Ten years with Sustrans and a lifetime of cycling adventures hadn’t really prepared me for this: my first ride on an e-bike.
I’ve always been sceptical and a bit of a purist when it comes to e-bikes. I have to admit I thought they were cheating and unnecessary.
After all, with a good range of gears and route planning even a hilly city like Derry, in Northern Ireland, can be navigated by bike.
Times and waistlines change, however, and as part of a recent workplace project that Sustrans is delivering in the North West of Ireland I was finally given the chance to see if I could be converted.
My first e-bike experience
The machine in question was a German made Focus Aventura (actually classified as a ‘pedelec’, a low-powered e-bike where the rider’s pedalling is assisted by a small electric motor). It's one of four e-bikes being used to encourage Derry City & Strabane District Council and Western Health and Social Care Trust staff to try their commute and local trips by two wheels.
My first impression of the e-bike was that it didn’t look like an e-bike, not the clunky, motor scooter kind that I had in my head anyway.
Apart from a narrow rectangle shaped 400v battery on the down tube there is little indication that it runs on anything more than your own steam. And unlike some e-bikes that have incorporated the motor in the rear hub, the Aventura’s motor is cleverly housed in the front chainset.
The bike has four settings that provide increasing levels of assistance to your pedalling: Eco, tour, sport and turbo which very quickly became my favourite setting). The bike also has an eight speed Shimano derailleur gear set that you use just like a conventional bike.
Once I selected the appropriate assistance setting and gear I was off.
Gently pedalling up Lawrence Hill at a top speed of 12mph whilst still on the saddle is a very satisfying experience.
As I glided to a stop, not even slightly out of breath, I thought wow! Now, this changes things.
Shipquay Street, Lawrence Hill, Chapel Road and Creggan Road are notoriously steep streets in the city that are usually avoided by all but the diehard cyclists with a wide range of gears. On my Focus the hill didn’t exist anymore and that was only the start of the enjoyment.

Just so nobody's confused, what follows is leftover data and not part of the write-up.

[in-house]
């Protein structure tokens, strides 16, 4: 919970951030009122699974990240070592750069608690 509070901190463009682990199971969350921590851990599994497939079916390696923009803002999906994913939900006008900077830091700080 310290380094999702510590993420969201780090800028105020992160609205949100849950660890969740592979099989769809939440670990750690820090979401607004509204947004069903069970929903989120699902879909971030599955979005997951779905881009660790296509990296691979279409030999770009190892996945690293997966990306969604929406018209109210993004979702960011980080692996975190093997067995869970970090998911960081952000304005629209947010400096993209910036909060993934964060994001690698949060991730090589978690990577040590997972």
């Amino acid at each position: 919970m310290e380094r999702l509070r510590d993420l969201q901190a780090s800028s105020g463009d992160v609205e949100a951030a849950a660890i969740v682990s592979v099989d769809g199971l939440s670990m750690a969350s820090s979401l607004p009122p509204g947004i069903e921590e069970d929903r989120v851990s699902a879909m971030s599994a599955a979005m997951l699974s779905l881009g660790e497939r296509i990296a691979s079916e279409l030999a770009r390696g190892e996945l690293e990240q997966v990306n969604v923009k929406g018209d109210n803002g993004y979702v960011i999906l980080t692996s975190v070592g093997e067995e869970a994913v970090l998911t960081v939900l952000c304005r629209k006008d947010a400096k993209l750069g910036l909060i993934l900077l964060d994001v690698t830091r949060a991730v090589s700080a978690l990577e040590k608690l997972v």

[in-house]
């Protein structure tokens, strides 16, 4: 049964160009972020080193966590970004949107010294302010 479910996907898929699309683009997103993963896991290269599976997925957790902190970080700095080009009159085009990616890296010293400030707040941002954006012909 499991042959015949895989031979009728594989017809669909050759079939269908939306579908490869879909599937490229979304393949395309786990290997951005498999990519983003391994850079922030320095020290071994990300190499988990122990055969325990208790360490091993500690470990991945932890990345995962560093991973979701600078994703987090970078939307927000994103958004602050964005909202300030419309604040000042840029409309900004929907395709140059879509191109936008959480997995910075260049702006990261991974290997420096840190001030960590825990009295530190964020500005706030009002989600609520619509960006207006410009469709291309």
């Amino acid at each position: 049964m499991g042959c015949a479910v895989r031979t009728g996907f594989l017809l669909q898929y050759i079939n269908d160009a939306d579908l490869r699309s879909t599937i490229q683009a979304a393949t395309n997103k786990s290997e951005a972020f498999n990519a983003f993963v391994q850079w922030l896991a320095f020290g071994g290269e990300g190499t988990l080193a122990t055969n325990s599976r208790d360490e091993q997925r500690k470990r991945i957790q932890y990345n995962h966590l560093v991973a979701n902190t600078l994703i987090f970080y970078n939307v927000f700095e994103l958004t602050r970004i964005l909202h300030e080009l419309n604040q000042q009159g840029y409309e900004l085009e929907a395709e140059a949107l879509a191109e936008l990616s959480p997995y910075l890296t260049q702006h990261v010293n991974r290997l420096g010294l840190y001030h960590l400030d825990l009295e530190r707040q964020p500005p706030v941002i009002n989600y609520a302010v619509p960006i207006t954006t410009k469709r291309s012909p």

Getting a boost up hills was an obvious one but the more I cycled around town the more I realised many other, no less welcomed benefits.
At roundabouts and junctions, statistically the most risky areas for cyclists, I was given smooth, quick starts to get me through them safely. Along the quay I breezed by two club cyclists on racing bikes struggling against the headwind, the dreaded “horizontal hills” (to their credit I did need to use ‘turbo’ to overtake them).
The final benefit I experienced was just how much your distance and range can be extended. Returning back to base less than 30 mins later, I realised I had cycled around half the city at an average speed of 11 mph and never broke a sweat.
Are e-bikes the perfect solution?
Well, of course there is no such thing as a perfect solution.
Starting at around £750, for most people the cost of e-bikes is unaffordable compared to conventional bikes. The battery on the model I rode needs to be taken off and charged from a mains connection. Also, the additional weight makes e-bikes more difficult to transport (although some models feature a walk assist mode for when you are pushing the bike).
However, as costs come down and battery life and recharge times improve e-bikes could start to become more viable and attractive option.
It’s been coined the “e-mobility” revolution, with the attention tending to be on e-cars and buses, but the highest selling electric vehicles on the planet are actually e-bikes with an estimated 35 million e-bikes sold in 2016.
In many Western European countries e-bike sales have been steadily rising. This year, e-bikes are expected to out sell conventional bikes for the first time in Germany and the Netherlands.
I can also see their attraction from those returning to cycling or the elderly and less abled in society who may find it difficult to hop onto a conventional bike. Many European cities are also turning to e-cargo bikes to help move goods more efficiently in increasingly crowded urban areas.
With more and more kilometres of greenways being planned for in Derry and the North West, particularly the cross-border greenways to Buncrana, Muff and between Strabane and Lifford, e-bikes could offer a viable alternative to the car especially for journeys longer than 10km. And what a fantastic offer for the region we would have if Derry introduced the island’s first public e-bike share scheme.
So yes, you could say I’m a convert. I’ll always own and use a conventional bike for as one fellow cyclist told me “Lawrence Hill is the difference between what I wear now and elasticated trousers.”
However, for those of us who are also serious about the bicycle as a mode of transport, e-bikes aren’t cheating, they’re just a more sensible way to move about.
- Sustrans is also trialling the use of e-bikes as part of the CHIPS project in east Belfast and will be exhibiting some of these during the Gran Fondo weekend at the Stormont estate.